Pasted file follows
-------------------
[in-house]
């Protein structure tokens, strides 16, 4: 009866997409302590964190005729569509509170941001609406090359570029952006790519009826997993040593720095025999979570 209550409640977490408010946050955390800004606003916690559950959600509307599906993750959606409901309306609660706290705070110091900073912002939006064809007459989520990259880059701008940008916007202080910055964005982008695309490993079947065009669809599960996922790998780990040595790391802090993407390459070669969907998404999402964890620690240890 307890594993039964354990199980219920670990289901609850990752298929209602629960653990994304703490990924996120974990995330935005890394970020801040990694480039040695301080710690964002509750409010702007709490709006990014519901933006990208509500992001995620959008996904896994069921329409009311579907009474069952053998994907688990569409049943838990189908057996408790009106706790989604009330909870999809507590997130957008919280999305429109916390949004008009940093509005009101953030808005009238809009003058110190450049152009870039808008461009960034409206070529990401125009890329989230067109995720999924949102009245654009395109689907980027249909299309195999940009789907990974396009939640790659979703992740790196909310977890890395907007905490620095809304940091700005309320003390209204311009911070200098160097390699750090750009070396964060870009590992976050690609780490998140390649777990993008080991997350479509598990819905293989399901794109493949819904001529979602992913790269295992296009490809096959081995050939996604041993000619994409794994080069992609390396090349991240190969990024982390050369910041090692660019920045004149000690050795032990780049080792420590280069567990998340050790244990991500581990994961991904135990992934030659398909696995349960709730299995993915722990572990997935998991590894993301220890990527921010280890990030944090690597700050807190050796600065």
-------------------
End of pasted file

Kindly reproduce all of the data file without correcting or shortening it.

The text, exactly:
[in-house]
């Protein structure tokens, strides 16, 4: 009866997409302590964190005729569509509170941001609406090359570029952006790519009826997993040593720095025999979570 209550409640977490408010946050955390800004606003916690559950959600509307599906993750959606409901309306609660706290705070110091900073912002939006064809007459989520990259880059701008940008916007202080910055964005982008695309490993079947065009669809599960996922790998780990040595790391802090993407390459070669969907998404999402964890620690240890 307890594993039964354990199980219920670990289901609850990752298929209602629960653990994304703490990924996120974990995330935005890394970020801040990694480039040695301080710690964002509750409010702007709490709006990014519901933006990208509500992001995620959008996904896994069921329409009311579907009474069952053998994907688990569409049943838990189908057996408790009106706790989604009330909870999809507590997130957008919280999305429109916390949004008009940093509005009101953030808005009238809009003058110190450049152009870039808008461009960034409206070529990401125009890329989230067109995720999924949102009245654009395109689907980027249909299309195999940009789907990974396009939640790659979703992740790196909310977890890395907007905490620095809304940091700005309320003390209204311009911070200098160097390699750090750009070396964060870009590992976050690609780490998140390649777990993008080991997350479509598990819905293989399901794109493949819904001529979602992913790269295992296009490809096959081995050939996604041993000619994409794994080069992609390396090349991240190969990024982390050369910041090692660019920045004149000690050795032990780049080792420590280069567990998340050790244990991500581990994961991904135990992934030659398909696995349960709730299995993915722990572990997935998991590894993301220890990527921010280890990030944090690597700050807190050796600065």